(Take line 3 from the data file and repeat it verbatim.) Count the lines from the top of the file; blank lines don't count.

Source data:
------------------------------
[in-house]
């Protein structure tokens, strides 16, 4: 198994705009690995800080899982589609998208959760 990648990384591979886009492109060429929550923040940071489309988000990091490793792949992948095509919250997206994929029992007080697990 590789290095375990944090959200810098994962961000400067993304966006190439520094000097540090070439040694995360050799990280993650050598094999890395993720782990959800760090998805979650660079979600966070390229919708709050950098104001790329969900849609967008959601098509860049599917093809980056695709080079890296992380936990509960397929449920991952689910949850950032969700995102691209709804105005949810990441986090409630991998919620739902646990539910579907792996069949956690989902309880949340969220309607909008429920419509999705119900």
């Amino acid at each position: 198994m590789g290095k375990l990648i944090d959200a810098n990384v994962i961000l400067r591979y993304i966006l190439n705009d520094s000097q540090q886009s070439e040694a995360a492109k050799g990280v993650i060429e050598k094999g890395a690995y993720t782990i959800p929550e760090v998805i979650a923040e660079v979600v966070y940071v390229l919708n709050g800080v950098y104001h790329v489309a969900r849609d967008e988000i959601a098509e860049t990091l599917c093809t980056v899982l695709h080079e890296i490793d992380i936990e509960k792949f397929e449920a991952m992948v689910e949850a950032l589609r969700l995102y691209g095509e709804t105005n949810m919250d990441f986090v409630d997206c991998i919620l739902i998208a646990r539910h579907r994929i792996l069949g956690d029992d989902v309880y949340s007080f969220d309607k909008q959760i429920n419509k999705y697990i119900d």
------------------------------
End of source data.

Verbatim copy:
């Amino acid at each position: 198994m590789g290095k375990l990648i944090d959200a810098n990384v994962i961000l400067r591979y993304i966006l190439n705009d520094s000097q540090q886009s070439e040694a995360a492109k050799g990280v993650i060429e050598k094999g890395a690995y993720t782990i959800p929550e760090v998805i979650a923040e660079v979600v966070y940071v390229l919708n709050g800080v950098y104001h790329v489309a969900r849609d967008e988000i959601a098509e860049t990091l599917c093809t980056v899982l695709h080079e890296i490793d992380i936990e509960k792949f397929e449920a991952m992948v689910e949850a950032l589609r969700l995102y691209g095509e709804t105005n949810m919250d990441f986090v409630d997206c991998i919620l739902i998208a646990r539910h579907r994929i792996l069949g956690d029992d989902v309880y949340s007080f969220d309607k909008q959760i429920n419509k999705y697990i119900d």